Whether it be Tamagotchi or canine sidekicks, pet simulators are always a fun way to chill out. While they do end up having a dearth of activities to do after a while, they’re still fun for short play sessions (even if I feel like I’m neglecting my virtual pets). Little Friends: Dogs & Cats brings a Nintendogs-esque pet simulator to the Nintendo Switch, and while it feels a bit shallow for the asking price, it should scratch the itch of the casual dog or cat raising crowd.
Little Friends puts you in charge of a variety of dogs and cats as you raise them to be cute and adorable pets. Initially, you’re only given the choice of selecting dogs, but the option to adopt cats is available after you reach level 15 friendship with your first dog. You can do this by spending quality time with them via petting and giving them food. You’ll have to keep your eye on four different meters on the bottom left of the screen (which indicate happiness, hunger, thirst, and cleanliness), but these can be easily refilled with some tender loving care. However, these meters can be depleted just as quickly, so you’ll want to check back on your pets every day to see that they’re happy and fed. It’s like a real dog or cat!
Aside from the indoor mechanics, you can also take dogs out for walks and participate in disc throwing competitions, where you can throw Frisbees… erm, flying discs in order to take the top spot. By spending time with your pets, you’ll gain coins and different colored tickets that you can use to purchase food, accessories, and furniture in your virtual pad. With your earned currency, you can also dress up your pets however you see fit, though more accessories will unlock once you progress with your care. While I wish there was more in terms of customization (you can also decorate your house with different themes and furniture, but it’s pretty basic for the first few days), there was enough there to keep me going back. It’s a rather streamlined approach to pet care that fans of the Nintendogs franchise will know and love.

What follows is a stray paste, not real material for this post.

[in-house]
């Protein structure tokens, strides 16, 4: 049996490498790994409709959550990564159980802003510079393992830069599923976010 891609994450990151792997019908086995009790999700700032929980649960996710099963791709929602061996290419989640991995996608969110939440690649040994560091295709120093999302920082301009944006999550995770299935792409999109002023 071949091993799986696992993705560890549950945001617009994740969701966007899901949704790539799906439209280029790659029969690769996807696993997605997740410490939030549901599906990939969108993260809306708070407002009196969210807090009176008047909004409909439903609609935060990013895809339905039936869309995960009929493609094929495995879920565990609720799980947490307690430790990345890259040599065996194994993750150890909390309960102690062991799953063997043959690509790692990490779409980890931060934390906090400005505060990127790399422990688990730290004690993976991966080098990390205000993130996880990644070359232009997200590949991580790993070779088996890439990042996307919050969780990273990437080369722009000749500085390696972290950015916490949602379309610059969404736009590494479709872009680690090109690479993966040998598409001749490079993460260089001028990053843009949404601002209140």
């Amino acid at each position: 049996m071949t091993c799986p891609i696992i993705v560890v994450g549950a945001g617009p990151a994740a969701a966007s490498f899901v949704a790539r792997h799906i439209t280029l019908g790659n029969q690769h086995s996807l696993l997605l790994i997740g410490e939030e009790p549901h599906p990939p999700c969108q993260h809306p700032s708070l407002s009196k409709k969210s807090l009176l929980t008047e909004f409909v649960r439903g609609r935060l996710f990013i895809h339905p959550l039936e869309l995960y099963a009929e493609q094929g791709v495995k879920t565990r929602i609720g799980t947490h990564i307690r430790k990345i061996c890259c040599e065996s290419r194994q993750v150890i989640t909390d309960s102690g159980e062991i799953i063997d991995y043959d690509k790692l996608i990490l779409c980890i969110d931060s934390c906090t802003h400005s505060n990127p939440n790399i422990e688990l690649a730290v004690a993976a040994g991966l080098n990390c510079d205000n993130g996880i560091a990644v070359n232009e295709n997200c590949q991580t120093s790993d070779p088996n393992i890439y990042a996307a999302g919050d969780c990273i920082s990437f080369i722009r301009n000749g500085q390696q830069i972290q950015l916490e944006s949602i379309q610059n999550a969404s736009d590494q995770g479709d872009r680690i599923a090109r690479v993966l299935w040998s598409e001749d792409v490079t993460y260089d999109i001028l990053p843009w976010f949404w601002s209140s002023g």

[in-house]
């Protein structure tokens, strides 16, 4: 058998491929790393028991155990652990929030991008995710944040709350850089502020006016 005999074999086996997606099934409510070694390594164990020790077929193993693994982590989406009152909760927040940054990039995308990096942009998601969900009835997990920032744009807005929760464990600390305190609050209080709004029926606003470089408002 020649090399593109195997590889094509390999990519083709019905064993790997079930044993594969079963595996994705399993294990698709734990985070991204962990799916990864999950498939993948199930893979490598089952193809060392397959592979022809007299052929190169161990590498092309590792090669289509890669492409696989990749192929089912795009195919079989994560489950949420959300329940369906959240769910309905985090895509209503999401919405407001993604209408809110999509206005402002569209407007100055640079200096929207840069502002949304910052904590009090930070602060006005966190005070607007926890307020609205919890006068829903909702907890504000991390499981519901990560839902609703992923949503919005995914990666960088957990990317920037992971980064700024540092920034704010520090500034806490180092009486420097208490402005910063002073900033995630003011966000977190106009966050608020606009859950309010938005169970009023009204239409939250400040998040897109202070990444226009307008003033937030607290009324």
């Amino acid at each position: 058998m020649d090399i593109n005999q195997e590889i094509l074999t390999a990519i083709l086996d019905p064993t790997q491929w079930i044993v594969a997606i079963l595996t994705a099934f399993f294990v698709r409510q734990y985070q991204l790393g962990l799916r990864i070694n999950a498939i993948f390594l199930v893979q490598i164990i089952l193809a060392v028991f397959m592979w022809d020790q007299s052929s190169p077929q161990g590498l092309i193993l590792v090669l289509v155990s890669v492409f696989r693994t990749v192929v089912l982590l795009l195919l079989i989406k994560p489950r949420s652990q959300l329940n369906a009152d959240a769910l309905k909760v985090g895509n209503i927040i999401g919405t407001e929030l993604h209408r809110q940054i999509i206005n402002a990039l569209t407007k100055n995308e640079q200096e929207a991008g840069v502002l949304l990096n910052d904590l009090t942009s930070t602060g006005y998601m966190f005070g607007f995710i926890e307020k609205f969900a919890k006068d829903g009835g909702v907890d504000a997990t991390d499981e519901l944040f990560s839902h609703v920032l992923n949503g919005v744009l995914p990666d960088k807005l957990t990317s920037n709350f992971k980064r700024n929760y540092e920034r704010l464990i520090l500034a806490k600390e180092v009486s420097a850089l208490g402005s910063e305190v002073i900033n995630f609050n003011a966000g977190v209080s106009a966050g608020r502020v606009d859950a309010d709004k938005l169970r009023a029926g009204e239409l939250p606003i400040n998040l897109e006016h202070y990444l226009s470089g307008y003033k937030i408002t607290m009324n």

While the Nintendogs games had the added benefit of the DS microphone to help with behavior training, Little Friends has motion controls with Joy-Con (though you can play this portably with the touchscreen too). All in all, it works pretty well, as you can use the Joy-Con to fling a flying disc around, wave a cat wand, or even use it to pet your animals. (To the “Can You Pet the Dog?” Twitter account, yes, you can pet the dog.) All of it works pretty well in practice, and I actually had more fun waggling my Joy-Con than playing the game through the traditional handheld method. While it does make some actions like petting a bit longer to execute, the novelty of handling my dog or cat was fresh and exciting.